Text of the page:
Pierre’s departure would probably have more effect on the perception of the team more than the actual results. Exiled eternally to be a back up going forward, there would undoubtedly be fewer at bats this year than last year. I’m assuming no one will be suspended for 50 games. So, getting rid of him would be a symbolic victory more than anything, considering we’ll still have to pay him or another equivalent bad contract. It may demonstrate Colletti’s emerging skills as a GM.
However, it may also be another symptom of the Great McCourt Schism. That event may be the greatest motivator and Colletti may be attempting to push Pierre out only if most of the contract can be dismissed too. Perhaps the pitcher coming in will be one with only a single year left on the contract.
Despite all of this, I think the odds of sending Pierre out of LA remain slim. It’s a rough contract in a nasty economic climate. He remains as he always has: a poor OBP, sub par center fielder (not bad in left, according to Fangraphs), with zero power. Maybe the Tigers overvalue Pierre’s notoriously illusory hotstreak when Manny got suspended. Maybe Dave Dombrowski digs fast players now that Curtis Granderson is out of town.
More updates as they become available.
The Kings have been getting points like crazy lately, capped this week by a win over Jerome Iginla and the Calgary Flames. Tonight the Kings face off against the Sharks. It looks like Ersberg will start tonight in place of Jon Quick. Seems like a strange piece of timing considering that the Sharks score lots of goals and Quick has been downright decent lately.
The big question continues to be the first line. Kopitar has managed to squeeze a few assists, Williams has scored a couple, but the fact remains that it’s a worrisome drought. Ryan Smyth is still a week away and it’s safe to assume that he’ll need a game or two to get back to full speed.
This opinion is completely without any sort of objective basis, but it feels like Kopitar has been right there as far as scoring. He’s getting some chances and it may just be a matter of time before the pucks start to find the net. Regardless of the reasons, every Kings fan would breathe a huge sigh of relief if Kopitar could knock one in tonight.
Irresponsible prediction: Kings 4, Sharks 3 – Kopitar and Simmonds score.
I guess you could say that there’s some positive here. The Kings didn’t have their best and yet managed to win. The problem is that they didn’t win because they played better. They won because Ottawa played even worse.
There were bright spots of course and one can never be too mad about a win. Randy Jones buried a goal the first minute of the game. Allegations of sexual offenses aside, he’s a real nice player to have around. That’s four goals for him in limited playing time. The question is whether or not he’ll be back on the bench once Scuderi comes back.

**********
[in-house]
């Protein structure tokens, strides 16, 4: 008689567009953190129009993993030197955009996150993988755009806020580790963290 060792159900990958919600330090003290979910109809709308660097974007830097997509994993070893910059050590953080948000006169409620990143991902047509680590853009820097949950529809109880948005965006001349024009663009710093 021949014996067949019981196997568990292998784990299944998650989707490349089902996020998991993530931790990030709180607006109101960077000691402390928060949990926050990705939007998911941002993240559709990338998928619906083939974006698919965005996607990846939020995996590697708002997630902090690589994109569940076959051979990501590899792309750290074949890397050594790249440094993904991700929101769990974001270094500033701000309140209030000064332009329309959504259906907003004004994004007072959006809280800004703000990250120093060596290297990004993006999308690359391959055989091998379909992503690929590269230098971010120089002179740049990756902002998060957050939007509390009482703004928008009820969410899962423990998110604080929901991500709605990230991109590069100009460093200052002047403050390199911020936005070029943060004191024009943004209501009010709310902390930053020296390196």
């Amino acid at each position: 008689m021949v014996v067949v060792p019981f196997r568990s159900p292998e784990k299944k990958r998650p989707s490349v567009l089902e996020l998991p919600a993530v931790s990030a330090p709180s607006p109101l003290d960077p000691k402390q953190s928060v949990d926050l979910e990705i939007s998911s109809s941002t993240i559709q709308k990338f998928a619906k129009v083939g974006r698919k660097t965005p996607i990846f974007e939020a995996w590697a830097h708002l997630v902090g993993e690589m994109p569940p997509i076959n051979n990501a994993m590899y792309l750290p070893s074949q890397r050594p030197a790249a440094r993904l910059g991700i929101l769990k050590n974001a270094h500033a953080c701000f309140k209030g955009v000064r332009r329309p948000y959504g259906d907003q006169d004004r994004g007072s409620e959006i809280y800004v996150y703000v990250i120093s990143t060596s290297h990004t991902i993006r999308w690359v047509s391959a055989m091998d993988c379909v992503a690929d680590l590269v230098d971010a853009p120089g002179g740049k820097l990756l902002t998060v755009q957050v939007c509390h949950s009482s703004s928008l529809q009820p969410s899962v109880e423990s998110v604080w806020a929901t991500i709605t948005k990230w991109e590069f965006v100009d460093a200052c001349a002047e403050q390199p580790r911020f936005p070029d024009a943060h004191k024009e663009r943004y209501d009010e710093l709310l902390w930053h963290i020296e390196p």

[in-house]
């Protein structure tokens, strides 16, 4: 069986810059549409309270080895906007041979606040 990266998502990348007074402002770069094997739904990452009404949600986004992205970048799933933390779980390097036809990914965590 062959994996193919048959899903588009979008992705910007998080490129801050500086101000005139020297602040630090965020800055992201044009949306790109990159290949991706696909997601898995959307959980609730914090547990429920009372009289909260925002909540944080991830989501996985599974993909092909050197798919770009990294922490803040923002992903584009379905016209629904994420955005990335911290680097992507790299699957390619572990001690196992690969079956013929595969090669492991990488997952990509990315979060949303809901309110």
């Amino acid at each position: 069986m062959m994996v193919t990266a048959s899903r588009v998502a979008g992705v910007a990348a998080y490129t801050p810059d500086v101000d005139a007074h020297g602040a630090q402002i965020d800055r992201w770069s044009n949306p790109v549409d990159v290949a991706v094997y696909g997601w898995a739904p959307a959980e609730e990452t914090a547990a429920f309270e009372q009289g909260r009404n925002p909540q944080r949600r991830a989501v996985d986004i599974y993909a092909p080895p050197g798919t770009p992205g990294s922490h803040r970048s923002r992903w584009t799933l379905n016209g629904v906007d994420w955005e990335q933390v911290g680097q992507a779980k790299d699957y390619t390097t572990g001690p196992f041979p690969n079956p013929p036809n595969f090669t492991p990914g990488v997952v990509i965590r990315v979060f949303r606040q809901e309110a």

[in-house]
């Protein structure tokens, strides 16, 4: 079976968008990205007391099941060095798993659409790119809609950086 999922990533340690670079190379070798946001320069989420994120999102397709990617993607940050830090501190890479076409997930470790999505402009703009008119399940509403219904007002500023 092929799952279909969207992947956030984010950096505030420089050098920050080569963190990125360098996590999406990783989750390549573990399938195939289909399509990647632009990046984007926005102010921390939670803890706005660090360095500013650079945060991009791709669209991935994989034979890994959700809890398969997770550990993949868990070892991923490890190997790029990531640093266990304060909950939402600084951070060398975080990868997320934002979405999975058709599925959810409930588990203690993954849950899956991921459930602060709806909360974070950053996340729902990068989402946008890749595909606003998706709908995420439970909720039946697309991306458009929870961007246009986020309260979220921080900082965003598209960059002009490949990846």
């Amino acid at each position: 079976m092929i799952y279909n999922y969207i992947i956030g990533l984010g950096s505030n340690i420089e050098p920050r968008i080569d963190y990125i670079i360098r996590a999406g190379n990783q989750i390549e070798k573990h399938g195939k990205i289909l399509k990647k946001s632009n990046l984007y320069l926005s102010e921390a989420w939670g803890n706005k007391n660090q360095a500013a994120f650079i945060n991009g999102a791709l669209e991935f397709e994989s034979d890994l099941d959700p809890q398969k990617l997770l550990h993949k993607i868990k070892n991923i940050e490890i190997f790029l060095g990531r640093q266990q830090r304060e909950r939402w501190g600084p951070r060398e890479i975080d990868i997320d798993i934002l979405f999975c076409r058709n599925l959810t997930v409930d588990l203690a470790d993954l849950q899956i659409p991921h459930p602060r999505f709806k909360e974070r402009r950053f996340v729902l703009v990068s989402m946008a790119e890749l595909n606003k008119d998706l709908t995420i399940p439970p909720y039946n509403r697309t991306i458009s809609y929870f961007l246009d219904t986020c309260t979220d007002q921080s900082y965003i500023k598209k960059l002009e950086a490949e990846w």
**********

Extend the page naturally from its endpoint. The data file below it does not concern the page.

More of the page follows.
Our hero Wayne Simmonds continued his awesomeness. A penalty shot in the first gave the Kings a two goal lead. I don’t have much to say about the shot itself except that Simmonds was so in command of the situation that he made it look routine.
The finest moment of the night came in the second period after the aforementioned two goal lead disappeared. Stoll won a faceoff in the Sen’s zone and pulled it right to Kopitar, who made a nice, easy pass to Doughty who absolutely torched it into the net. It was a great sequence, and one of the few times in the evening where it looked as though the Kings had actually skated together before.
Also, Justin Williams got two goals in the final minutes. No one seemed to care, least of all Williams.
But the story for the night is the lousy team play, and rightly so. The only reason the Kings came out with a victory is because the Senators happened to have a bad night too. It’s like both pitchers not having their best stuff. The game turns in to batting practice and whoever manages to have the highest score at the end of nine “wins” the game. That’s what this game felt like. Granted, the defense did play a bit better in the third period. But this game can be chalked up to some good luck in our favor.
Life in Hockeywood is encouraged by the secondary scoring. There was plenty to be had in this one. Yet I’m not ready to declare the matter closed just yet. I’d like to see some secondary scoring against a more unified defense. A step in the right direction though, no doubt about it.
One thing we both agree on, however:
Wayne Simmonds has become mine and everyone’s favorite player, and not just because he’s scored four goals in the past five games. The way he plays the game with such energy and skill gives Kings fans reason for relief. It’s his work ethic, of constantly pushing and playing that makes him a solid player.
Simmonds has definitely become the player to step up in the absence of the first line. It’s not surprising either considering how good he played at the end of last year. Wayne is a real quality guy with all kinds of upside. This isn’t his 25 goal season, but at this rate it’ll happen as soon as 2010-11. If that were his only quality, I’d be thrilled and there’s much more to like about him too. He creates a ton of opportunities in enemy territory. Look for his production to continue at a similar rate as long as he’s got guys on his line to exploit those opportunities.